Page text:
- (2) children with no drug or alcohol problems in their family. A parent or legal guardian is also asked to take part.
What are factors that can disqualify you from this study?
- If the child has been diagnosed or treated for a significant medical or psychiatric problem that might impair their performance on some of our measures of decision making (e.g. seizures or head trauma).
- If the parent/legal guardian cannot give permission for the child to participate in the research study.
How is study eligibility determined?
- The parent/legal guardian and the child will come to The University of Texas Health Science Center at San Antonio (UTHSCSA) for an initial visit.
- The eligibility assessment includes interviews with our clinical staff with the parent and child about the child’s health and history of moods and behaviors, and interviews with the parent about family history, including drug or alcohol problems in the family.
The informed consent process.
- Before any procedures are performed, the staff will explain the study procedures, benefits, risks, and confidentiality to the family and the teen. To assist with informing the family of what to expect we will review a "consent form" which outlines all the important aspects of the study. If both the family and the teen gives consent to take part, we will conduct the eligibility assessment.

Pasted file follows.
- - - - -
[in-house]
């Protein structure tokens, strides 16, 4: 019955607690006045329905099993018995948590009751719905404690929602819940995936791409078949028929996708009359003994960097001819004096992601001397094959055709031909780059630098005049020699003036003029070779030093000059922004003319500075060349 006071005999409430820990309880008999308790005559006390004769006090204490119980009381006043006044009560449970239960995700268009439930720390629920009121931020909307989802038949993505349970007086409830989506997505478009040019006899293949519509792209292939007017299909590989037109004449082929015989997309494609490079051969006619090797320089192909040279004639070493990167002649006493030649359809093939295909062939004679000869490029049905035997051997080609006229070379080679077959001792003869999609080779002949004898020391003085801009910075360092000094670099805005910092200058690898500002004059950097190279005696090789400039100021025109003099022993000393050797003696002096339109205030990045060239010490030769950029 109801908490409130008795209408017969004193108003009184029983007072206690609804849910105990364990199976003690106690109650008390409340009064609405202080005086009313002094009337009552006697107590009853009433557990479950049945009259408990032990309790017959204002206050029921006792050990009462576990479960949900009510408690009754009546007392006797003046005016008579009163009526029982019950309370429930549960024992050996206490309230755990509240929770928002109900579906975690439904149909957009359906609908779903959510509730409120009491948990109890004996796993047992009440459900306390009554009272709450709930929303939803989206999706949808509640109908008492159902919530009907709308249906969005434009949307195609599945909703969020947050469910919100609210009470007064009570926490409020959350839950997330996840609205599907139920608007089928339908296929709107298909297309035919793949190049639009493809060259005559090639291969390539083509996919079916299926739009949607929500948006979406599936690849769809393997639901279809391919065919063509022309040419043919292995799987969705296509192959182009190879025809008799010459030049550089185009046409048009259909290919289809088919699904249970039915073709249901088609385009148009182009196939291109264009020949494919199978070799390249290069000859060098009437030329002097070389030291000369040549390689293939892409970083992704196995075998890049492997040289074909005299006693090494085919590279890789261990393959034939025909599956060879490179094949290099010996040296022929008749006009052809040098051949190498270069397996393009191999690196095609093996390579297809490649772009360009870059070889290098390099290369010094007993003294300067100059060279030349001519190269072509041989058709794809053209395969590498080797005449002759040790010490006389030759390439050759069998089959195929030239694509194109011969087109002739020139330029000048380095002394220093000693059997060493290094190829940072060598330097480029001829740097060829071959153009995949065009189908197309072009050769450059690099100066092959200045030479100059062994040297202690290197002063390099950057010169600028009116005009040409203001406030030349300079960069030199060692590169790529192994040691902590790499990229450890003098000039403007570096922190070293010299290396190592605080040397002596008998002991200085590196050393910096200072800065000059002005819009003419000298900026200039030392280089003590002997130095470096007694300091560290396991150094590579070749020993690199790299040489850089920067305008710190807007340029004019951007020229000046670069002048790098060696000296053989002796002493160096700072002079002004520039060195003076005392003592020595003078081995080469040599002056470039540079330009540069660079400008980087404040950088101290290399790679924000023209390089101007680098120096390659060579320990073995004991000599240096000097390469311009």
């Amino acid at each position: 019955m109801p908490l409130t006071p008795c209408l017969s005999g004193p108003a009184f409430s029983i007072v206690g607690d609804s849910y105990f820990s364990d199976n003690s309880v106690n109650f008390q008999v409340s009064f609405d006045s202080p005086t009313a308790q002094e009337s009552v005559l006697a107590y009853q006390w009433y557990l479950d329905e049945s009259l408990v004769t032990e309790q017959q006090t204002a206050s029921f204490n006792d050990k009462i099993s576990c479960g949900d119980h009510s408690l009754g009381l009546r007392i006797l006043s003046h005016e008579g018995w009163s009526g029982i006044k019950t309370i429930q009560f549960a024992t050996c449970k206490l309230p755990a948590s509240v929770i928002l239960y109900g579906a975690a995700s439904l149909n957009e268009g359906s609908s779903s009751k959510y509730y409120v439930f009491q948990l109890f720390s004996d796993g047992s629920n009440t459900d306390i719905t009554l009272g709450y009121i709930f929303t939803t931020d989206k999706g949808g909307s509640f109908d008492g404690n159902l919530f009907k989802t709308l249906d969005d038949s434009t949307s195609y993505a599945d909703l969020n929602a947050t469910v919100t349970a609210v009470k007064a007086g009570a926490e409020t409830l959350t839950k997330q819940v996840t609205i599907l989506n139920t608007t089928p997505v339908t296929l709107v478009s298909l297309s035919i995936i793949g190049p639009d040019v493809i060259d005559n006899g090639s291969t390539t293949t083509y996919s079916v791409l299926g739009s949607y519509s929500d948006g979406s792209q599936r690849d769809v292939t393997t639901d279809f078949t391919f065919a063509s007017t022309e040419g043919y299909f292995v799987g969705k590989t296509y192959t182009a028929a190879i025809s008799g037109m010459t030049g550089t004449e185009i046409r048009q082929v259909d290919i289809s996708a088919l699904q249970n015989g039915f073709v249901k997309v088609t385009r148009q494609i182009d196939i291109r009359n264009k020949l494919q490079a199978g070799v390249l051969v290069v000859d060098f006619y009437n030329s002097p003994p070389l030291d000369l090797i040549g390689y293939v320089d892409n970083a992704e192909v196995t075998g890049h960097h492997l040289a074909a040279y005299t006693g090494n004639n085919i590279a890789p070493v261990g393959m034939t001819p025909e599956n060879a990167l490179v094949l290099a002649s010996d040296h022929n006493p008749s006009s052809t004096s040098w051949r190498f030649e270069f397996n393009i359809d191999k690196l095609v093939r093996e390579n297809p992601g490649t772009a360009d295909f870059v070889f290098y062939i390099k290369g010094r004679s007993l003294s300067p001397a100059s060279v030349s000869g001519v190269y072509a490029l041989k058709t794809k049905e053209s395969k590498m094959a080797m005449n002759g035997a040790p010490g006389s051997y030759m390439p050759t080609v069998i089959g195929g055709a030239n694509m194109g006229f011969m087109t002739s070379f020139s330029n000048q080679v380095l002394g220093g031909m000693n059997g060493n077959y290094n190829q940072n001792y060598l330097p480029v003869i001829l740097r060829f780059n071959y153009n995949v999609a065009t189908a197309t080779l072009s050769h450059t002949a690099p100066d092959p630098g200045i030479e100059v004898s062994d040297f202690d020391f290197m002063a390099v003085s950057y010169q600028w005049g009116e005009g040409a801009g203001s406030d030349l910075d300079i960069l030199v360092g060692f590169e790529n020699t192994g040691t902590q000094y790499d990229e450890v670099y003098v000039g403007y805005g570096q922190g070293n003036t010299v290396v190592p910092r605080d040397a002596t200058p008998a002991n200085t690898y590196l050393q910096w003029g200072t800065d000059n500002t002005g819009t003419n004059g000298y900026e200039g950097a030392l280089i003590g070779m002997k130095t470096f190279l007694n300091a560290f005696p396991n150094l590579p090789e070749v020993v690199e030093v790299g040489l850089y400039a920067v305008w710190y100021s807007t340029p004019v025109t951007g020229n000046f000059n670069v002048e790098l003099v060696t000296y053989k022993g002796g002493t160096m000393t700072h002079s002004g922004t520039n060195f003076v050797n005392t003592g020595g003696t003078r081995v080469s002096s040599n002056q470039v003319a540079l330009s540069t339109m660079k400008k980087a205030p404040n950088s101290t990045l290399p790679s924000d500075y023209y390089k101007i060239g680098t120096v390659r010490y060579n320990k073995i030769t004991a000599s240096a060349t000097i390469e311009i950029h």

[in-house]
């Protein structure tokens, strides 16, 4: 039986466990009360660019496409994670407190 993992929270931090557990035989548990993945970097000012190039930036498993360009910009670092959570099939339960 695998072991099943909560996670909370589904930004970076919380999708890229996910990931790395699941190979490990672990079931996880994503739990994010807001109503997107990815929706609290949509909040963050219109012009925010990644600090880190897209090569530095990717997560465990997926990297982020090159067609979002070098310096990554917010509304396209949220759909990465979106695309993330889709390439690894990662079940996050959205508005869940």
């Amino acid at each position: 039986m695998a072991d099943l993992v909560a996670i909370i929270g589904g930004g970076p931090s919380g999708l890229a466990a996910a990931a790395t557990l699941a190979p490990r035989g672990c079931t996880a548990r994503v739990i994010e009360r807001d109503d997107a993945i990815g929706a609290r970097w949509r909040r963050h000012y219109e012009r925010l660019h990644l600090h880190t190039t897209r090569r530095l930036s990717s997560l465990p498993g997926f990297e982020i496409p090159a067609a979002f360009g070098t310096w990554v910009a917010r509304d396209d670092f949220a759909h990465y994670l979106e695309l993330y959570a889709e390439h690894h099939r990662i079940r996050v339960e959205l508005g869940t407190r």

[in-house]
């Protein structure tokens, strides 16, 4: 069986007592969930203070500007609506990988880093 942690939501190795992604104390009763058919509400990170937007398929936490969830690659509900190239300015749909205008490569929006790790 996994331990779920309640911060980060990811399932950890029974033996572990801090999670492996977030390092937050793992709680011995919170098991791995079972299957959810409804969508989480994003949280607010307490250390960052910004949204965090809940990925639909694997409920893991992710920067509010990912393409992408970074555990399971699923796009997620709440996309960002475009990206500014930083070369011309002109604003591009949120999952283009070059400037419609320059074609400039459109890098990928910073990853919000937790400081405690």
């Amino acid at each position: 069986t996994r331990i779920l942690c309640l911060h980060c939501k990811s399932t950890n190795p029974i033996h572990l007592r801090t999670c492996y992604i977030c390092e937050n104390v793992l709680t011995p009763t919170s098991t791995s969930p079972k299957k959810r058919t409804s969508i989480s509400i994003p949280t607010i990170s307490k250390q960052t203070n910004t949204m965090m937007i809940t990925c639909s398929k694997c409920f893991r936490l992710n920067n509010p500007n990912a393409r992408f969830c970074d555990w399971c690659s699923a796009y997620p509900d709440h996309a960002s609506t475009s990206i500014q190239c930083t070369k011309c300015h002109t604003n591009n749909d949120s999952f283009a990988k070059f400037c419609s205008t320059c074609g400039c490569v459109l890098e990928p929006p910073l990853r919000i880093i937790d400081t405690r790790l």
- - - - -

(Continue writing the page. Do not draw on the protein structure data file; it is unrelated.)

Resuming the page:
- The consent to take part in the study is an ongoing process. We will continue to make sure that this study is practical for your family throughout the study.
Your decision to take part:
- Taking part in this study is always voluntary. If at any time you wish to discontinue your participation that is your choice. Discontinuing your participation in the study will not impact any other services you receive from the University of Texas Health Science Center at San Antonio.
What are the benefits of taking part in the study?
- Study participants with evidence of problematic substance use or psychological distress will receive referrals to treatment programs .
- Although participants may not receive any personal benefits from being in this study, we hope the information learned from this study will benefit other people in the future.
What compensation is given for taking part in the study?
- The parents and child are each compensated $75 for completing the initial visit. If they qualify and continue in the study, the parent and child are each compensated $120 for completing the second study visit. After that, the child is compensated $120 and the parent is compensated $75 for each visit that they complete.
What are the risks of taking part in the study?